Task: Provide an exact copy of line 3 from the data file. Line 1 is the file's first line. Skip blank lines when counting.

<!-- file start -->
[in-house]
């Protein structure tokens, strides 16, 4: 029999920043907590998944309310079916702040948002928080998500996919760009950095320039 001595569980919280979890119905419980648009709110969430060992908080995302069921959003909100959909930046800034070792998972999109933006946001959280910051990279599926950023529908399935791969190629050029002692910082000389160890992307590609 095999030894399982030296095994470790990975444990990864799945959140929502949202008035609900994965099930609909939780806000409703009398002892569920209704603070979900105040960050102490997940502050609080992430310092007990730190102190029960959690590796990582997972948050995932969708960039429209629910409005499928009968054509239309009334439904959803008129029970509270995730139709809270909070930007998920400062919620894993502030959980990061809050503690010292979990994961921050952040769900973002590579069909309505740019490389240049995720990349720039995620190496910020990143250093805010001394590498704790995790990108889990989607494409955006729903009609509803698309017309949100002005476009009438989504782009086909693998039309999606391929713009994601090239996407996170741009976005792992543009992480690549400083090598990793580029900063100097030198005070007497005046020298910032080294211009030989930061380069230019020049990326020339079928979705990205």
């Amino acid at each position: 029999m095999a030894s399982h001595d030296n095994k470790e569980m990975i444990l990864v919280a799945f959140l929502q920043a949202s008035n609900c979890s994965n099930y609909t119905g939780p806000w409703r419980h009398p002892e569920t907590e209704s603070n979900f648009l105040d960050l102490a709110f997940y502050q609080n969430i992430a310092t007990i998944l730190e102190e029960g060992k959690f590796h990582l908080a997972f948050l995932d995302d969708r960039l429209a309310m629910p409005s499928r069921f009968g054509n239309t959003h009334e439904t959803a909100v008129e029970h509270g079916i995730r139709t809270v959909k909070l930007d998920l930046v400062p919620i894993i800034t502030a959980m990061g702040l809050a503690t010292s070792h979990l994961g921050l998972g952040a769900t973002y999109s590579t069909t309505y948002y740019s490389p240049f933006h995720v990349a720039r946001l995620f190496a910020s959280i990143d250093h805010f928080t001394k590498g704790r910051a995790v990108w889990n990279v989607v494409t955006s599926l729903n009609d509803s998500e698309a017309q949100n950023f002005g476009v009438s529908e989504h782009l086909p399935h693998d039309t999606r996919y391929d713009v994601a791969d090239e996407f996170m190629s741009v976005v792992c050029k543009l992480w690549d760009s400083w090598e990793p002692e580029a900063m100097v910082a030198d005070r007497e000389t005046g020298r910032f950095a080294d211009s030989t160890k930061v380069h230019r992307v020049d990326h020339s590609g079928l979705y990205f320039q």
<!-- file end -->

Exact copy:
């Amino acid at each position: 029999m095999a030894s399982h001595d030296n095994k470790e569980m990975i444990l990864v919280a799945f959140l929502q920043a949202s008035n609900c979890s994965n099930y609909t119905g939780p806000w409703r419980h009398p002892e569920t907590e209704s603070n979900f648009l105040d960050l102490a709110f997940y502050q609080n969430i992430a310092t007990i998944l730190e102190e029960g060992k959690f590796h990582l908080a997972f948050l995932d995302d969708r960039l429209a309310m629910p409005s499928r069921f009968g054509n239309t959003h009334e439904t959803a909100v008129e029970h509270g079916i995730r139709t809270v959909k909070l930007d998920l930046v400062p919620i894993i800034t502030a959980m990061g702040l809050a503690t010292s070792h979990l994961g921050l998972g952040a769900t973002y999109s590579t069909t309505y948002y740019s490389p240049f933006h995720v990349a720039r946001l995620f190496a910020s959280i990143d250093h805010f928080t001394k590498g704790r910051a995790v990108w889990n990279v989607v494409t955006s599926l729903n009609d509803s998500e698309a017309q949100n950023f002005g476009v009438s529908e989504h782009l086909p399935h693998d039309t999606r996919y391929d713009v994601a791969d090239e996407f996170m190629s741009v976005v792992c050029k543009l992480w690549d760009s400083w090598e990793p002692e580029a900063m100097v910082a030198d005070r007497e000389t005046g020298r910032f950095a080294d211009s030989t160890k930061v380069h230019r992307v020049d990326h020339s590609g079928l979705y990205f320039q």